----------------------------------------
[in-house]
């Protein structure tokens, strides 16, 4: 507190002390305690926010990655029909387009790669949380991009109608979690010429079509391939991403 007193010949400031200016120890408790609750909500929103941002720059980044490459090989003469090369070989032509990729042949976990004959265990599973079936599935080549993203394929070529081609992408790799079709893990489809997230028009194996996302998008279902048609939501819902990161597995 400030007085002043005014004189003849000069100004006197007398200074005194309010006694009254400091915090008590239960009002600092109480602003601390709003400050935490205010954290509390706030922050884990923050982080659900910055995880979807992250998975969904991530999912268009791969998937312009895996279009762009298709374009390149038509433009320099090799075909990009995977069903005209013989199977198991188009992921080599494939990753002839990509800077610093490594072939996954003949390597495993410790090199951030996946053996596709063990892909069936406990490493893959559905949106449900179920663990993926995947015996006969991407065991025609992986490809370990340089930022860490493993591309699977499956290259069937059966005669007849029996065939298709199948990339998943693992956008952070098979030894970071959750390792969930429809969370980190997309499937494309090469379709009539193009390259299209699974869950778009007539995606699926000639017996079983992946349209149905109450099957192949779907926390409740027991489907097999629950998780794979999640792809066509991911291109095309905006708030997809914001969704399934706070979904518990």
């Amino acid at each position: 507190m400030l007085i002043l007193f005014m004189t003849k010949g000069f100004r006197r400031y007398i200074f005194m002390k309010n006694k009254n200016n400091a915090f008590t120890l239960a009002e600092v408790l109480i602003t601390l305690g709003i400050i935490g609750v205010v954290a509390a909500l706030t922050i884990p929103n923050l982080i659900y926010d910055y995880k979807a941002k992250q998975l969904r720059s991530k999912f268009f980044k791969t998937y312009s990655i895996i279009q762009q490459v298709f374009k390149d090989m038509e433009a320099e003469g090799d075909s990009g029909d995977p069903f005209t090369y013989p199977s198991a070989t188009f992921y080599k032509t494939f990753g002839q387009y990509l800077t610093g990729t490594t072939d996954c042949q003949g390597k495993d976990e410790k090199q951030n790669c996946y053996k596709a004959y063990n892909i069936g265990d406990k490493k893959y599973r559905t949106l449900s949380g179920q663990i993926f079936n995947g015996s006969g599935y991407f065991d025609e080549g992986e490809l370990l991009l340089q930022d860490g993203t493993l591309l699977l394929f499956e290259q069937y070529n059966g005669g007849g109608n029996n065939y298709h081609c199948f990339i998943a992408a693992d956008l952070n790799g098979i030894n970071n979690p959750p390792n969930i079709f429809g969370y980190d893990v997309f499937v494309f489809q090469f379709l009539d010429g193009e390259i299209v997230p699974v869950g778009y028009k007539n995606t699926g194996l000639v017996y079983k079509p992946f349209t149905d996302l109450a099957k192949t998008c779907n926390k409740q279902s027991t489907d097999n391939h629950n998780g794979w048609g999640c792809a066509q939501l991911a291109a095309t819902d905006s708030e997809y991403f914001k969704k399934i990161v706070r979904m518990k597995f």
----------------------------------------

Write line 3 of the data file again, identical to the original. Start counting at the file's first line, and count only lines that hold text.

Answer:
């Amino acid at each position: 507190m400030l007085i002043l007193f005014m004189t003849k010949g000069f100004r006197r400031y007398i200074f005194m002390k309010n006694k009254n200016n400091a915090f008590t120890l239960a009002e600092v408790l109480i602003t601390l305690g709003i400050i935490g609750v205010v954290a509390a909500l706030t922050i884990p929103n923050l982080i659900y926010d910055y995880k979807a941002k992250q998975l969904r720059s991530k999912f268009f980044k791969t998937y312009s990655i895996i279009q762009q490459v298709f374009k390149d090989m038509e433009a320099e003469g090799d075909s990009g029909d995977p069903f005209t090369y013989p199977s198991a070989t188009f992921y080599k032509t494939f990753g002839q387009y990509l800077t610093g990729t490594t072939d996954c042949q003949g390597k495993d976990e410790k090199q951030n790669c996946y053996k596709a004959y063990n892909i069936g265990d406990k490493k893959y599973r559905t949106l449900s949380g179920q663990i993926f079936n995947g015996s006969g599935y991407f065991d025609e080549g992986e490809l370990l991009l340089q930022d860490g993203t493993l591309l699977l394929f499956e290259q069937y070529n059966g005669g007849g109608n029996n065939y298709h081609c199948f990339i998943a992408a693992d956008l952070n790799g098979i030894n970071n979690p959750p390792n969930i079709f429809g969370y980190d893990v997309f499937v494309f489809q090469f379709l009539d010429g193009e390259i299209v997230p699974v869950g778009y028009k007539n995606t699926g194996l000639v017996y079983k079509p992946f349209t149905d996302l109450a099957k192949t998008c779907n926390k409740q279902s027991t489907d097999n391939h629950n998780g794979w048609g999640c792809a066509q939501l991911a291109a095309t819902d905006s708030e997809y991403f914001k969704k399934i990161v706070r979904m518990k597995f």